The heifer, beef and steer judging competition at the Washington County Fair has been compared to a beauty pageant and body building contest for cows.
Mason Walker, 14, was grooming Spooky the calf. She was born close to Halloween 2012.
"You're trying to make them look pretty," Walker said.
Spooky was just one of the many livestock animals on display Wednesday at the Washington County Fair, which will extend throughout the rest of the week.
The Livestock Arena looked like a hair salon. Showmen and show-women brushed cows' hair, spraying adhesive---which is like hairspray---to make the animals' hair fluffy.
"They are constantly under fans and daily grooming," Walker said.
Walker is nationally ranked, and he said for people in Washington County, this judging competition is a big deal.
"This is what they show for. They work their calves all year and maybe go to one or two jackpots in Arkansas," Walker said.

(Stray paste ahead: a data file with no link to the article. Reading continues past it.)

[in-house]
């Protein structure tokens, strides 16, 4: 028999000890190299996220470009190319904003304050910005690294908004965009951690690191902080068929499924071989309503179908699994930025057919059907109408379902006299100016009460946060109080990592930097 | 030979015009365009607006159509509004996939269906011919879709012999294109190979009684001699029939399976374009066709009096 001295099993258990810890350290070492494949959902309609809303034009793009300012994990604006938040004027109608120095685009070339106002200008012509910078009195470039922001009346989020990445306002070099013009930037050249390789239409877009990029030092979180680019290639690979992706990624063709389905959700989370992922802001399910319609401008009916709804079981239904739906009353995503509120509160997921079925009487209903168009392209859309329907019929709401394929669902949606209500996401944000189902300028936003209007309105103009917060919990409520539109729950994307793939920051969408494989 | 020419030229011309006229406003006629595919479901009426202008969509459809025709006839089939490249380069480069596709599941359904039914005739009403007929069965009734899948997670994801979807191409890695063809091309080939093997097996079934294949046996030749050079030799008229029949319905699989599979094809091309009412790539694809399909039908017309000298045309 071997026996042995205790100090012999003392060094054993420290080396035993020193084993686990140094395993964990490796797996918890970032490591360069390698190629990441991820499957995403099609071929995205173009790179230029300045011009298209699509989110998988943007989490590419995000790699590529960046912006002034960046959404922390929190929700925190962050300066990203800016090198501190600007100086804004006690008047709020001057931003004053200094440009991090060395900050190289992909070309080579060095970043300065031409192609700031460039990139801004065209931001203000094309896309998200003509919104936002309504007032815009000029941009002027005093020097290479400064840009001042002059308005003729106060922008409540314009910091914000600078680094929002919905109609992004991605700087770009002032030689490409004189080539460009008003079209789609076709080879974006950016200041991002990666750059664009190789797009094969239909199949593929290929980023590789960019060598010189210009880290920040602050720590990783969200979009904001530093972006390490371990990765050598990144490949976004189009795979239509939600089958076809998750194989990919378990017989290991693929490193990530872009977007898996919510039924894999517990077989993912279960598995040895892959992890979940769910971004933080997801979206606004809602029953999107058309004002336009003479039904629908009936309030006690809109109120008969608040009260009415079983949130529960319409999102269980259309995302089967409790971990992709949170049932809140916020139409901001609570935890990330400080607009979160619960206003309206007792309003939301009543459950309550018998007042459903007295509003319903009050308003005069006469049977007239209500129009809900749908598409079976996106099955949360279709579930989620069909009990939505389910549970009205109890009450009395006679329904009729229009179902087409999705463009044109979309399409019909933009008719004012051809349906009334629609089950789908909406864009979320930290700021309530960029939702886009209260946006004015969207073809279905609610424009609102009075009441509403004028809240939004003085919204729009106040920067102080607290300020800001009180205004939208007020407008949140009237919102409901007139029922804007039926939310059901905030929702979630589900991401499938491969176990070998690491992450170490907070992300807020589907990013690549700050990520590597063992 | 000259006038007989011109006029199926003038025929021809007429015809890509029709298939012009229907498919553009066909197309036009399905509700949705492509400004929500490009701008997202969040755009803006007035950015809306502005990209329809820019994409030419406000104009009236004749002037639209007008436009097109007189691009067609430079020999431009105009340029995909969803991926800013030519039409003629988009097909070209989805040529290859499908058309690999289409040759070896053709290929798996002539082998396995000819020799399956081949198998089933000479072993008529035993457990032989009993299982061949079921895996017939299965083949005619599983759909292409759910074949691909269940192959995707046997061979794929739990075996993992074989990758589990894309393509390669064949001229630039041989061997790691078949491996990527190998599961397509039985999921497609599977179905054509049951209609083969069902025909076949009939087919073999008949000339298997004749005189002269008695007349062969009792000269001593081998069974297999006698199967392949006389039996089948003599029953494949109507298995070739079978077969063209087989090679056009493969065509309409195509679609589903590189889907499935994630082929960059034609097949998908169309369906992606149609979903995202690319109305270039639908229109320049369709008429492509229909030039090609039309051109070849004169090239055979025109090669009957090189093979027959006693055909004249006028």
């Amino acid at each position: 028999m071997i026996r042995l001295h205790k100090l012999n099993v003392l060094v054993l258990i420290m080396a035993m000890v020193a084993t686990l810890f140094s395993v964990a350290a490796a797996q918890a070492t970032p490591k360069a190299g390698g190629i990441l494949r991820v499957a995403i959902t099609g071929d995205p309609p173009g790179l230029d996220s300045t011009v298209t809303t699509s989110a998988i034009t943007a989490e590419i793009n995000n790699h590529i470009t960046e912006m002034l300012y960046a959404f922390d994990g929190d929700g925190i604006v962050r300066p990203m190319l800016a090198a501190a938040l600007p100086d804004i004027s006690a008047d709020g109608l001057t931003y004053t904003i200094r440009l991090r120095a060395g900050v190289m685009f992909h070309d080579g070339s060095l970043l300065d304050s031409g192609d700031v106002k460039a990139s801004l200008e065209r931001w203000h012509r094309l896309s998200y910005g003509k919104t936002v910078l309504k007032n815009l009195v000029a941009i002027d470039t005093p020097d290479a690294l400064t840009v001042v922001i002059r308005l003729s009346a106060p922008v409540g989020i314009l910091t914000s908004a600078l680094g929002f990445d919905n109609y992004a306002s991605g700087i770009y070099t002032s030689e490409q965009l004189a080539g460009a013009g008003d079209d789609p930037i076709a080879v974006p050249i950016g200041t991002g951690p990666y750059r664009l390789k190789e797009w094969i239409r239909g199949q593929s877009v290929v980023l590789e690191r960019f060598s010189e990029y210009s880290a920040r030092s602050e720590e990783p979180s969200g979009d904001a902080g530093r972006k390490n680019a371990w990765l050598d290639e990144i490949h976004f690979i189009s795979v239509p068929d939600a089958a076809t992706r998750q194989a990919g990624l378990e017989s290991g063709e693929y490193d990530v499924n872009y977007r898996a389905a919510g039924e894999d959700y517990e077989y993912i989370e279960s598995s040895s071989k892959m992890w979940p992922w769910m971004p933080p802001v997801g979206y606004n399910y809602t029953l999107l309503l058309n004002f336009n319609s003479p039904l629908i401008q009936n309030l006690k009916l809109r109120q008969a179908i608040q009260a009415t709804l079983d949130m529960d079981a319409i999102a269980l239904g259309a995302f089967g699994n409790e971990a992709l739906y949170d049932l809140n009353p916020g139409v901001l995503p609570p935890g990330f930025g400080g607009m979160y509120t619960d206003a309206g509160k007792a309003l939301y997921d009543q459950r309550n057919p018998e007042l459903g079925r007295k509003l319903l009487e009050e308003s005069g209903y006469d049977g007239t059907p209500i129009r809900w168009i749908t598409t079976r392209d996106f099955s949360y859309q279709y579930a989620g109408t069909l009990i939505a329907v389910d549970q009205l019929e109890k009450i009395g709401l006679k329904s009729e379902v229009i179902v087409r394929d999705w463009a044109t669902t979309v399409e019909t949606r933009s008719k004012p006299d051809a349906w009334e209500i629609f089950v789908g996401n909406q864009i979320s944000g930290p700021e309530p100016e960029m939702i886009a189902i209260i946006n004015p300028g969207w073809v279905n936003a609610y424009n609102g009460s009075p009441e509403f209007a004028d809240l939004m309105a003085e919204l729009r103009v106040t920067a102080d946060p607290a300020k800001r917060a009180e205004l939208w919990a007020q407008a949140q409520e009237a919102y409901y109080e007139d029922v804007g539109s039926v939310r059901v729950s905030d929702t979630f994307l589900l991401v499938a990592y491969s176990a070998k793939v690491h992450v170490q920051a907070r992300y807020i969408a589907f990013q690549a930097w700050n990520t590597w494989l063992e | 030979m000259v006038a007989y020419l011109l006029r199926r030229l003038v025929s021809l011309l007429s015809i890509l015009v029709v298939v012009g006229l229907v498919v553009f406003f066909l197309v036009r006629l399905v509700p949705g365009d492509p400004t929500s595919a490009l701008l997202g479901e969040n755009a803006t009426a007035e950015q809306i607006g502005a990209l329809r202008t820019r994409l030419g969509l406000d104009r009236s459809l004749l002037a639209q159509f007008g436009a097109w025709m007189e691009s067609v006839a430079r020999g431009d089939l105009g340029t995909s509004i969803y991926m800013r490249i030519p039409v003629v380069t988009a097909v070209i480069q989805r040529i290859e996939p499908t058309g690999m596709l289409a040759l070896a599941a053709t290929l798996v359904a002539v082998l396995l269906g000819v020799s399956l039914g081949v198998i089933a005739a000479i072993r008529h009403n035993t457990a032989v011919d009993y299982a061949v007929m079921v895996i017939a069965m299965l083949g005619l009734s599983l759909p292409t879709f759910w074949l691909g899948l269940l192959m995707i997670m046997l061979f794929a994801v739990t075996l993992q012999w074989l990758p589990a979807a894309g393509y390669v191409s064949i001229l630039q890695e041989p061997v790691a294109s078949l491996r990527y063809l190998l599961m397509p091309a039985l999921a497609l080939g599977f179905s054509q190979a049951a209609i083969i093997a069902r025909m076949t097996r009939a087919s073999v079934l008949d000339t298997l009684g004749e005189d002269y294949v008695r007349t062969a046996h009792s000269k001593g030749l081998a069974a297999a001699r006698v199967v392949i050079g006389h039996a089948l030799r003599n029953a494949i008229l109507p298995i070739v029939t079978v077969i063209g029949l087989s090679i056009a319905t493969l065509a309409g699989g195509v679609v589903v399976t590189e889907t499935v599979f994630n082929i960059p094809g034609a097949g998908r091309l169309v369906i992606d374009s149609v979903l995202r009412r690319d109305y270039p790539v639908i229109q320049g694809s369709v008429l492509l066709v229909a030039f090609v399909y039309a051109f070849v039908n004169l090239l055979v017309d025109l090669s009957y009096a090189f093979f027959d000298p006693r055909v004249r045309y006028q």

Katy Tunstill, who has also won many awards, also uses adhesive and brushes, along with white and black paint.
"Combing up the hair and spraying adhesive, which makes the legs thicker, which makes them look that they have bigger bones," Tunstill said.
The cows are also maintained in a 60 degree room temperature area.
"They are tricked to where they think it's winter so they grow hair, which makes them look fuller and more appealing," Tunstill said.
The contest is for kids from 5 to 19 years old and most are in clubs and youth groups. For several Washington County families, it's a tradition.
"Every memory that I have with my mom and dad are in the truck on our way to a livestock show," Tunstill said.
Click here for a Washington County Fair schedule.